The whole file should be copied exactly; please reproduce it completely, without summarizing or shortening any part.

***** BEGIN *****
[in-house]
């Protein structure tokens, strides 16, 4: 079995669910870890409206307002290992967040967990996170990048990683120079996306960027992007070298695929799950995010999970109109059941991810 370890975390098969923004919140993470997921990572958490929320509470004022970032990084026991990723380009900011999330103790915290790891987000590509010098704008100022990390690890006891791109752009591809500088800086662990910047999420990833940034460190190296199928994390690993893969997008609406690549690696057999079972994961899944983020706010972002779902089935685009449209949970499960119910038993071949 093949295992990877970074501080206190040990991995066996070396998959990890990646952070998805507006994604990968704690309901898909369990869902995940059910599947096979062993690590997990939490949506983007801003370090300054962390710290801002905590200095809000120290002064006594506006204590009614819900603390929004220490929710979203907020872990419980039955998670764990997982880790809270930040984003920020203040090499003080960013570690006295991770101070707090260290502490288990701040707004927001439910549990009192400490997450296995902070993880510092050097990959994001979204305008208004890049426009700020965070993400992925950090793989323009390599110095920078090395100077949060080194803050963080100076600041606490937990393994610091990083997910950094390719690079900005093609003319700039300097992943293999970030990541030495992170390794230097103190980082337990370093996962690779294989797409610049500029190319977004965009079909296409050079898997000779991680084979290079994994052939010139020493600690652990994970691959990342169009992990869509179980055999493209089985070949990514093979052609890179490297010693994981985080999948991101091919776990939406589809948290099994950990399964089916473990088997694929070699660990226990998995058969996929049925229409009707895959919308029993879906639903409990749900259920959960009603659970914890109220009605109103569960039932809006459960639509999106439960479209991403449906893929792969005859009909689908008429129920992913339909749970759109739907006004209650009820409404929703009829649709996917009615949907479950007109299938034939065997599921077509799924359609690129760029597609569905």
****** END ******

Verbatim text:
[in-house]
């Protein structure tokens, strides 16, 4: 079995669910870890409206307002290992967040967990996170990048990683120079996306960027992007070298695929799950995010999970109109059941991810 370890975390098969923004919140993470997921990572958490929320509470004022970032990084026991990723380009900011999330103790915290790891987000590509010098704008100022990390690890006891791109752009591809500088800086662990910047999420990833940034460190190296199928994390690993893969997008609406690549690696057999079972994961899944983020706010972002779902089935685009449209949970499960119910038993071949 093949295992990877970074501080206190040990991995066996070396998959990890990646952070998805507006994604990968704690309901898909369990869902995940059910599947096979062993690590997990939490949506983007801003370090300054962390710290801002905590200095809000120290002064006594506006204590009614819900603390929004220490929710979203907020872990419980039955998670764990997982880790809270930040984003920020203040090499003080960013570690006295991770101070707090260290502490288990701040707004927001439910549990009192400490997450296995902070993880510092050097990959994001979204305008208004890049426009700020965070993400992925950090793989323009390599110095920078090395100077949060080194803050963080100076600041606490937990393994610091990083997910950094390719690079900005093609003319700039300097992943293999970030990541030495992170390794230097103190980082337990370093996962690779294989797409610049500029190319977004965009079909296409050079898997000779991680084979290079994994052939010139020493600690652990994970691959990342169009992990869509179980055999493209089985070949990514093979052609890179490297010693994981985080999948991101091919776990939406589809948290099994950990399964089916473990088997694929070699660990226990998995058969996929049925229409009707895959919308029993879906639903409990749900259920959960009603659970914890109220009605109103569960039932809006459960639509999106439960479209991403449906893929792969005859009909689908008429129920992913339909749970759109739907006004209650009820409404929703009829649709996917009615949907479950007109299938034939065997599921077509799924359609690129760029597609569905």